Mukilteo now considering parking meters
MUKILTEO - The Mukilteo City Council seems open to charging people to park at Lighthouse Park come March.
Last week’s council discussion, though, opened up new talks on whether the city should charge for parking throughout downtown. The topic came up because a business owner warned that charging fees at Lighthouse Park would drive people to fill up downtown streets. Council members agreed and want a solution.
The city hopes charging at Lighthouse Park would both eliminate parking stall shortages at the park and encourage people to take public transit to get there. It is proposing parking fees from March to September, which are the park’s peak months.
The proposed fee would be $1.50 an hour to park. Residents could get a $50 annual pass to park four hours free each day; nonresidents would pay $100 for the same right. The city also could offer eight-hour parking passes costing $100 for residents and $200 for nonresidents.
Council members discussed lowering those fees last week. The permit fee would need to be a minimum of $29.75 to keep the city from facing a loss in the scheme, city administrator Joe Hannan said.
The city can charge less for permits, but state law requires the city cannot charge nonresidents less than double the resident fee, city attorney Angela Belback said. There’s an exception if residents were charged no fee at all to get a permit; nonresidents must be charged a fair rate, Belback said.
The topic will come back to council this week for more discussion.
The park’s 337 spots fill up fast; on summer weekends, more than 1,000 cars come to Lighthouse Park.
Business owner Vicki Derks pushed the council to put meters in all of downtown if it charges money for Lighthouse Park. If the city started charging at the park, people would end up looking for free parking in old town, Derks said. Derks said when that happens, her business will be sunk.
Derks’ photography studio is in the Art Building. Her customers already complain they can’t find a place to park downtown. Most of her customers come in the summer, which is prime time for Lighthouse Park visitors.
“If you don’t extend the parking (fee) to at least the bridge, you’re going to kill me,“ Derks said. She said she wouldn’t mind reimbursing clients for their parking charges but warned her business would have to leave Old Town otherwise.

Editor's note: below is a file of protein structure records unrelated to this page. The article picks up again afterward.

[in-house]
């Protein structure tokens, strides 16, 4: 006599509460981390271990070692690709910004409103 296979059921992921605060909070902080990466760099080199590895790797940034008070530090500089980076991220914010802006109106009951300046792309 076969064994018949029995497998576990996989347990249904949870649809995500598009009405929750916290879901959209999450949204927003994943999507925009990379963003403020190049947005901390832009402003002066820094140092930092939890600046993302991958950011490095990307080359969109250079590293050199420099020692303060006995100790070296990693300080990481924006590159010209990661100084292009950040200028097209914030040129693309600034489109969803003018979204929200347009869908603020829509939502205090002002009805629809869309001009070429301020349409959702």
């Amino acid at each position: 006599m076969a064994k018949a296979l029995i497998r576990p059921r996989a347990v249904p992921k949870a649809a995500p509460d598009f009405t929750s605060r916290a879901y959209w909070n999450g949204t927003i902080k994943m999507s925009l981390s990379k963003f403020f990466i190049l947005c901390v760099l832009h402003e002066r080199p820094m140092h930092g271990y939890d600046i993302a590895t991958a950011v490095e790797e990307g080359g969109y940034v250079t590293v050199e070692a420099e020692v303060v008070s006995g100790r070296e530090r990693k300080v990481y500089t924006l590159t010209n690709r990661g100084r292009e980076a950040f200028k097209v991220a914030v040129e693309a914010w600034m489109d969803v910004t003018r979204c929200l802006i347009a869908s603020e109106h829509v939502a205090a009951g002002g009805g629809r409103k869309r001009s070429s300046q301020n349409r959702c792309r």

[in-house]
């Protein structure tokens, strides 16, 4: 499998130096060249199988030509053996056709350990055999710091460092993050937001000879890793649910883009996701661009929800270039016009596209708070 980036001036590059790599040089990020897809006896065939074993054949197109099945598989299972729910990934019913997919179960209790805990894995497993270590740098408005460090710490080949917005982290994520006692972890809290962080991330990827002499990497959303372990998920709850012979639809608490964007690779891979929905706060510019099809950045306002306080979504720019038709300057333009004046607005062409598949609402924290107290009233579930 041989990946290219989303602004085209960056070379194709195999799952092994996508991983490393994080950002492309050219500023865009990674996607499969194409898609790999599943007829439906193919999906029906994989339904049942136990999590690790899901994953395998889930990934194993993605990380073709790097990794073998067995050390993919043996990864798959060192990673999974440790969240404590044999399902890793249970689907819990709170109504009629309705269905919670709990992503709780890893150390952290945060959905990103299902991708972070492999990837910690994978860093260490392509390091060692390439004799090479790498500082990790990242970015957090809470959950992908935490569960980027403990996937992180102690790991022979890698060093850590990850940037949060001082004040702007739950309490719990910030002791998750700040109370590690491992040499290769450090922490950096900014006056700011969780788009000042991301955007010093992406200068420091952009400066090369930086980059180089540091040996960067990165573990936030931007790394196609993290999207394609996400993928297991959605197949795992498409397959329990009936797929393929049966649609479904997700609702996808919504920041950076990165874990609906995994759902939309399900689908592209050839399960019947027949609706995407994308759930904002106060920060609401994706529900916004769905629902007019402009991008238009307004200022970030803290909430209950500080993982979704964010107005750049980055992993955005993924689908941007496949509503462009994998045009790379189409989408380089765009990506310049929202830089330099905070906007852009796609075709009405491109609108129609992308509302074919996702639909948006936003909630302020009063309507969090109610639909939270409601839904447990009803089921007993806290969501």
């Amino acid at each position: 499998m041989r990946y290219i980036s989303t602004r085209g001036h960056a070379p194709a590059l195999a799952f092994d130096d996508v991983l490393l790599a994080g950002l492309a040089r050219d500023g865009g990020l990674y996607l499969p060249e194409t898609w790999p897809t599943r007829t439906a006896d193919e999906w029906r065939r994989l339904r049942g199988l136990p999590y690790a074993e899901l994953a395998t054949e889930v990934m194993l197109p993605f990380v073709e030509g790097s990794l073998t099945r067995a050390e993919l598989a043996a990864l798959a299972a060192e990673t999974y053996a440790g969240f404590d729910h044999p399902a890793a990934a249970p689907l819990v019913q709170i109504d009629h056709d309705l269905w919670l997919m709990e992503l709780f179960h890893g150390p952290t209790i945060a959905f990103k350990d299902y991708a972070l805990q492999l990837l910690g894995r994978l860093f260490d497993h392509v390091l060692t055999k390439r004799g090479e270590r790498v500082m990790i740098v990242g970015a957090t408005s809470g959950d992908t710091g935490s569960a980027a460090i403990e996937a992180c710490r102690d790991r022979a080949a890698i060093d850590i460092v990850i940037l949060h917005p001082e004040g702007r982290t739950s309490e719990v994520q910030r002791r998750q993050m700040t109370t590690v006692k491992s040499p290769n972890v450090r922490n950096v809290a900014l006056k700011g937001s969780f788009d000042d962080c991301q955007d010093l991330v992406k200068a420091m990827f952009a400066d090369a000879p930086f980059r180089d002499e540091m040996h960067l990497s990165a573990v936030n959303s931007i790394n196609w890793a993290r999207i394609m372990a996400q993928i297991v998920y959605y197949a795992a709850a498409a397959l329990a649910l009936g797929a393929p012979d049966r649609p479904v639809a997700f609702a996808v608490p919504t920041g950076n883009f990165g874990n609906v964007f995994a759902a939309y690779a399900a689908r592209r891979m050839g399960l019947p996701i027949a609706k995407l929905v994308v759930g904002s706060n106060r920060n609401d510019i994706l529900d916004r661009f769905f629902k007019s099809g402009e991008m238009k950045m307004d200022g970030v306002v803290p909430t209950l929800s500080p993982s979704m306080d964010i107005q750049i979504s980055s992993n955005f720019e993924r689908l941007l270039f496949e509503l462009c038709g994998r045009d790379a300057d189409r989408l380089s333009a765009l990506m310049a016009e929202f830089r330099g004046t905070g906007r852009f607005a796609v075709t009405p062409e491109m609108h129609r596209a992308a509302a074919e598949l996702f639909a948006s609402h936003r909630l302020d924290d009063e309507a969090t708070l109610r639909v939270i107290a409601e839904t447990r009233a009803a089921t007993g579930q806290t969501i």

Council watcher Charlie Pancerzewski disagrees with charging residents to park at Lighthouse Park. City taxpayers have put in a lot of money toward the park already even though it attracts a large number of non-Mukilteans, Pancerzewski said.
“I’m not enthused to have Mukilteo people pay when they already are (paying for the park),” he said.
Pancerzewski said he’d like to have Mukilteans use the park for free “and have others pay full freight.”
He suggested moving the Farmers Market to an open field on Bernie Webber Drive near Chennault Beach Road, but Mayor Joe Marine shot down the idea. The land is owned by the FAA and the FAA would charge the market owners, Marine said.
The Wednesday Farmers Market brings a large number of cars to Lighthouse Park.
Mukilteo has bandied about charging people at Lighthouse Park for years now because the city is dealing with a dearth of parking there. The city took over Lighthouse Park in 2003 and made it a central tourist destination spot. People now drive there in droves, and some find the lot full.
Hannan emphasized the fee is not to help pay for park operations. It costs Mukilteo $175,000 a year to operate Lighthouse Park; the city estimates a fee would bring in $110,000.
On some days, the parking lot is so crowded with people scavenging for a spot that Marine said he worries an aid car could not get into to the park
The city already took actions to move Whidbey Island ferry commuters into their own lot behind the Diamond Knot Brewery last year. Commuters pay $140 per month for a space there.
The city may contract with Diamond Parking or Republic Parking to handle metering, Hannan said.